The pancreas plays a vital role in balancing body blood sugar since it produces insulin, which is the enzyme that controls blood sugar levels. The pancreas can develop malignant tumors which then grow into full-blown pancreatic cancer with fatal results. Pancreatic cancer develops when a tumor grows in the pancreas.
Pancreatic cancer, like any other cancer, starts from one or a few cells that divide uncontrollably and form a tumor. The tumor cells stay localized to the pancreas initially but can spread to lymph nodes or other organs (liver, abdominal cavity, lungs) as the cancer becomes more advanced. The exact reasons for DNA damage of pancreatic cells are not known, but several factors have been established to raise the risk of a person developing pancreatic cancer such as obesity, smoking, environmental exposures, and genetics.Pancreatic cancer can be very aggressive, progressing from stage I (localized disease) to stage IV (metastatic disease) in one year or less. It also is very difficult to diagnose early due to the lack of screening tests. The symptoms of pancreatic cancer are often vague and non-specific. For this reason, only 20% of patients with pancreatic cancer are diagnosed at an early stage. Symptoms for pancreatic cancer include jaundice, itching, weight loss, loss of appetite, diarrhea, new-onset diabetes, and vague abdominal pain.Pancreatic cancer can be treated if it is diagnosed early enough.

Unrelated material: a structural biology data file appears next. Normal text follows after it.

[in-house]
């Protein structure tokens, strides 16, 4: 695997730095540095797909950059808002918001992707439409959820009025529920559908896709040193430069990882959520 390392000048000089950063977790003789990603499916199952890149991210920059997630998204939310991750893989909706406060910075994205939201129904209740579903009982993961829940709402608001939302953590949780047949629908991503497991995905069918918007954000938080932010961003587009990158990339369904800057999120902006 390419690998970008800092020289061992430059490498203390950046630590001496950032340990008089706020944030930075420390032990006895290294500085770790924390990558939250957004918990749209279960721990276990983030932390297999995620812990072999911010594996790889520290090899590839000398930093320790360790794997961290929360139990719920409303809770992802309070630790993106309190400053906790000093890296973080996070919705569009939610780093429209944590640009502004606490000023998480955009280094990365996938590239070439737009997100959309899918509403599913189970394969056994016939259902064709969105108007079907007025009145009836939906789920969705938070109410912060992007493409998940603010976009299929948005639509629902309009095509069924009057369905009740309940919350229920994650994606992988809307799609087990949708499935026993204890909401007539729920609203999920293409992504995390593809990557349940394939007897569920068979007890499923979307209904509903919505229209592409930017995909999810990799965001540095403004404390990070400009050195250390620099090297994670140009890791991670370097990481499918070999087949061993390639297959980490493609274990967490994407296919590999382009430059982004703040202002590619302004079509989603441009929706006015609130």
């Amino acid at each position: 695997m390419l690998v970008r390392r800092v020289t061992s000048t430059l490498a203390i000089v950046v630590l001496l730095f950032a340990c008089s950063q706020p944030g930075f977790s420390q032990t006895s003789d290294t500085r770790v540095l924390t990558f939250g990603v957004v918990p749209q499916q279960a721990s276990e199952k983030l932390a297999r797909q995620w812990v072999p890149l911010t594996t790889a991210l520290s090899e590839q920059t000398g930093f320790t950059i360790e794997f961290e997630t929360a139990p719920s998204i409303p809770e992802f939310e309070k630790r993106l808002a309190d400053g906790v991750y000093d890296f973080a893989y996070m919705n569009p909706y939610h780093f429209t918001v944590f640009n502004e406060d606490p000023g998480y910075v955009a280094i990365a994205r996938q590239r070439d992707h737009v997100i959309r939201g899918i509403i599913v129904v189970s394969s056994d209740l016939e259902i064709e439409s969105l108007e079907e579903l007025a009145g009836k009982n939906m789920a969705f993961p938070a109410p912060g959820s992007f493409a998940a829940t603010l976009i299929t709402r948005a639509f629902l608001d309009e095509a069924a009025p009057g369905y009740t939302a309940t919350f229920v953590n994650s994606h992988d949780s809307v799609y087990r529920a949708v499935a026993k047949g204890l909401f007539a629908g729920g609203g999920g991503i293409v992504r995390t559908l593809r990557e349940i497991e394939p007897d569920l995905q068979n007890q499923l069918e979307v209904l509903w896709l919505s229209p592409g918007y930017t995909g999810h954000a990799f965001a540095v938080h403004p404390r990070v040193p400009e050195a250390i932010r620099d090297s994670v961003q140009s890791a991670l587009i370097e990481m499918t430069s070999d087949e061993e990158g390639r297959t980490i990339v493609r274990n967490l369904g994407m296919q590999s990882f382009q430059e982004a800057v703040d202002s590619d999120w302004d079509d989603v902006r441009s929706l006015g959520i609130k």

Pancreatic surgery removes part or the whole of the diseased pancreas. Sometimes the tissue next to the pancreas will also be removed if cancer has spread. It is possible to survive without part of the pancreas. These procedures were done using open surgery in the past, but are done using minimally invasive robotic surgery.